To read Köhler is like reading an extremely thoroughly documented account of an alien abduction. The supermarket shopping docket shows he was in that area at certain time and place, likewise the receipt from the petrol station, then the dent on the car and the little bruise to the forehead is shown etc etc ad nauseam. Then after endless and excruciatingly detailed, but banal, documentation, the punch line hits: “then the aliens abducted me – I have proved it”. All the careful documentation – the detailed dockets, the endless pictures of the little dent on the side of the car – it all supposedly proves “the aliens abducted me”. You then scratch your head and wonder how on earth the bizarre leap to the conclusion appeared out of left field. The worrying thing is that the seeming thoroughness of the groundwork leading up to the bizarre conclusion will inevitably impress a lot of people. The New York Times reviewer, overwhelmed with horror, gasped and described it as “chilling”.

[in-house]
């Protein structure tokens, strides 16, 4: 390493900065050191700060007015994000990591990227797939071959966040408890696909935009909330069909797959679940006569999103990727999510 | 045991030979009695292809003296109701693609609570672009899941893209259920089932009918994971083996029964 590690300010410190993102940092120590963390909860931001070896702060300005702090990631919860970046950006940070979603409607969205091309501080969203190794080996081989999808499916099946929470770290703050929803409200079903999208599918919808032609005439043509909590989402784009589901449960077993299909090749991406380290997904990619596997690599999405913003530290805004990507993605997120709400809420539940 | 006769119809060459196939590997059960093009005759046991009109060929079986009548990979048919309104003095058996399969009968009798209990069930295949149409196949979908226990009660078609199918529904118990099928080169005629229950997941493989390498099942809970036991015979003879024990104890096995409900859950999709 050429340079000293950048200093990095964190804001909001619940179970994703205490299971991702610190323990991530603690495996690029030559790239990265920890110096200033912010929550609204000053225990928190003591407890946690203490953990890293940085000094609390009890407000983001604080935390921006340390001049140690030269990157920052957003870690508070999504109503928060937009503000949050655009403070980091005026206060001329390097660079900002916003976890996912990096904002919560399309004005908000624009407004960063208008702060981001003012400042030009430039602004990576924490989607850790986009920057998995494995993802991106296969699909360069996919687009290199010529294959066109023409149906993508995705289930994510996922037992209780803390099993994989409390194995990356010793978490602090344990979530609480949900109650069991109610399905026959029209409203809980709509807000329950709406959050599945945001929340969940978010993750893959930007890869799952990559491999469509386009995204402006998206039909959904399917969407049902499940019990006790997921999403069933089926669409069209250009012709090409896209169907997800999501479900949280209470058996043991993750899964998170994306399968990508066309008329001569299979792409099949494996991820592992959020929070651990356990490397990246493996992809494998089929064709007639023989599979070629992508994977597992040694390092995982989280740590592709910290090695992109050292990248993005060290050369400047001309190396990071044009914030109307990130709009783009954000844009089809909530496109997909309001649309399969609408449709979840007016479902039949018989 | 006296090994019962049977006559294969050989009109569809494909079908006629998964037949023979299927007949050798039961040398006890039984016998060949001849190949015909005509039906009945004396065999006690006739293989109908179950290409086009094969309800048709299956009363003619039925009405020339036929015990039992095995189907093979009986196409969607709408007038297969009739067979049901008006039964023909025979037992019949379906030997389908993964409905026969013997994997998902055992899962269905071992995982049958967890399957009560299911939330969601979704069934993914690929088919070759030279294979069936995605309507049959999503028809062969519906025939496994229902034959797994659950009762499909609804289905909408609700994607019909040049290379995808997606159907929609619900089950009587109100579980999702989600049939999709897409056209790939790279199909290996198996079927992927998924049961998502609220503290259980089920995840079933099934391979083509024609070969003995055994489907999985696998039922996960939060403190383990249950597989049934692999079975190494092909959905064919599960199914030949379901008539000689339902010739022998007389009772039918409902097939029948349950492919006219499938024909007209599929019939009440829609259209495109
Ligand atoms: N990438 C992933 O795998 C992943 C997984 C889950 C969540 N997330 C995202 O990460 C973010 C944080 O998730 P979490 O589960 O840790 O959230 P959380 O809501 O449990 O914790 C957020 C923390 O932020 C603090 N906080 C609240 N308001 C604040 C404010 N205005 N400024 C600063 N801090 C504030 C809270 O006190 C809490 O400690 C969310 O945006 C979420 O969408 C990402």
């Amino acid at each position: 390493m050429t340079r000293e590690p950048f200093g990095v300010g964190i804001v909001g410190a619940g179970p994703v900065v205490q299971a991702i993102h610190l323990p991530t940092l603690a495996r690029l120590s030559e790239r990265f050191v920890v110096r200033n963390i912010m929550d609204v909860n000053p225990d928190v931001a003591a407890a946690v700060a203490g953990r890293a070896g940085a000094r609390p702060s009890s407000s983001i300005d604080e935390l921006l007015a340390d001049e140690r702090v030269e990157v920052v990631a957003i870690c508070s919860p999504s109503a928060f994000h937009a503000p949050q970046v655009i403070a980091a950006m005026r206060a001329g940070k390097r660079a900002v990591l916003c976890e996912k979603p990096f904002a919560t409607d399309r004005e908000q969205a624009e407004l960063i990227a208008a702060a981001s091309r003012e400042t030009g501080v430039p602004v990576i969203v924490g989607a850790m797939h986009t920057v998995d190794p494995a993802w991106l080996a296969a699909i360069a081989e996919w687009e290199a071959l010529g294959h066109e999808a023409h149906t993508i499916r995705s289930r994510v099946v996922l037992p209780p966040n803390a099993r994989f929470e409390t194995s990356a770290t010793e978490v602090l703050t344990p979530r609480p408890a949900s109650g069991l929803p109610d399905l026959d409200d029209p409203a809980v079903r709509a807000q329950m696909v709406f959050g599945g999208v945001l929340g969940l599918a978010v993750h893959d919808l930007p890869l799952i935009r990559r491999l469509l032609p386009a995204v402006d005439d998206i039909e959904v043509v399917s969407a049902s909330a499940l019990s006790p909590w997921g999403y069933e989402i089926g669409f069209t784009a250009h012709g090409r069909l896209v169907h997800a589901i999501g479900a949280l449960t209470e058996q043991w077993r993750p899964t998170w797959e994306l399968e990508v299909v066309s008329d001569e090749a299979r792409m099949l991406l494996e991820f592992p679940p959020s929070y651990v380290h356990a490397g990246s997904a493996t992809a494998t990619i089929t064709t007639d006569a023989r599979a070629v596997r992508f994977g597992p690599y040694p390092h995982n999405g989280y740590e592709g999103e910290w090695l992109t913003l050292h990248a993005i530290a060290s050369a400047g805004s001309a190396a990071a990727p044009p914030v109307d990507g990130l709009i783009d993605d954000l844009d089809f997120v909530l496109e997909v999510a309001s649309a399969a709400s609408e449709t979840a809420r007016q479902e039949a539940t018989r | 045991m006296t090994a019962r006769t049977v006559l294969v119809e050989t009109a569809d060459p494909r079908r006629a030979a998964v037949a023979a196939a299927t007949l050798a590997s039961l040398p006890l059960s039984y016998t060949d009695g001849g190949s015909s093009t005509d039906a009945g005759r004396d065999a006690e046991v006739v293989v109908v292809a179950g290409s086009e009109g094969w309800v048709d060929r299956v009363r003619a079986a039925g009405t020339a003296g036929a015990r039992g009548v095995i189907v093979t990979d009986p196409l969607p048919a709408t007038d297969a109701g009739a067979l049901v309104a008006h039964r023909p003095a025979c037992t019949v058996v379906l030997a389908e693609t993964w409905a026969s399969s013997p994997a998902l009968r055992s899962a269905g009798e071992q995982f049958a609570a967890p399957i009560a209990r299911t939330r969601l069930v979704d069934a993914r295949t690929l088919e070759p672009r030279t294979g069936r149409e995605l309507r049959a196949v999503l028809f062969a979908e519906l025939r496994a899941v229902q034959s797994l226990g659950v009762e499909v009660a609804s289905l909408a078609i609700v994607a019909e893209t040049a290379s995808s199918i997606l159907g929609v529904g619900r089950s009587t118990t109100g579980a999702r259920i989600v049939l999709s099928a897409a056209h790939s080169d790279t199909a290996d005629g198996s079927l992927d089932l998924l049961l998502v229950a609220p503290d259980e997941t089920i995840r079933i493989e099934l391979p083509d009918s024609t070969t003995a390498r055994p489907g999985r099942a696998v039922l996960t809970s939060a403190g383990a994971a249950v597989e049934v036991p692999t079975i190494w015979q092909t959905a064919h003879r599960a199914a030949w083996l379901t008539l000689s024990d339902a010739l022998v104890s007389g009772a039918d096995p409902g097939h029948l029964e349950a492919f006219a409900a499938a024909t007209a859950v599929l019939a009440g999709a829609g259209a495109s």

New York Times: “Chilling”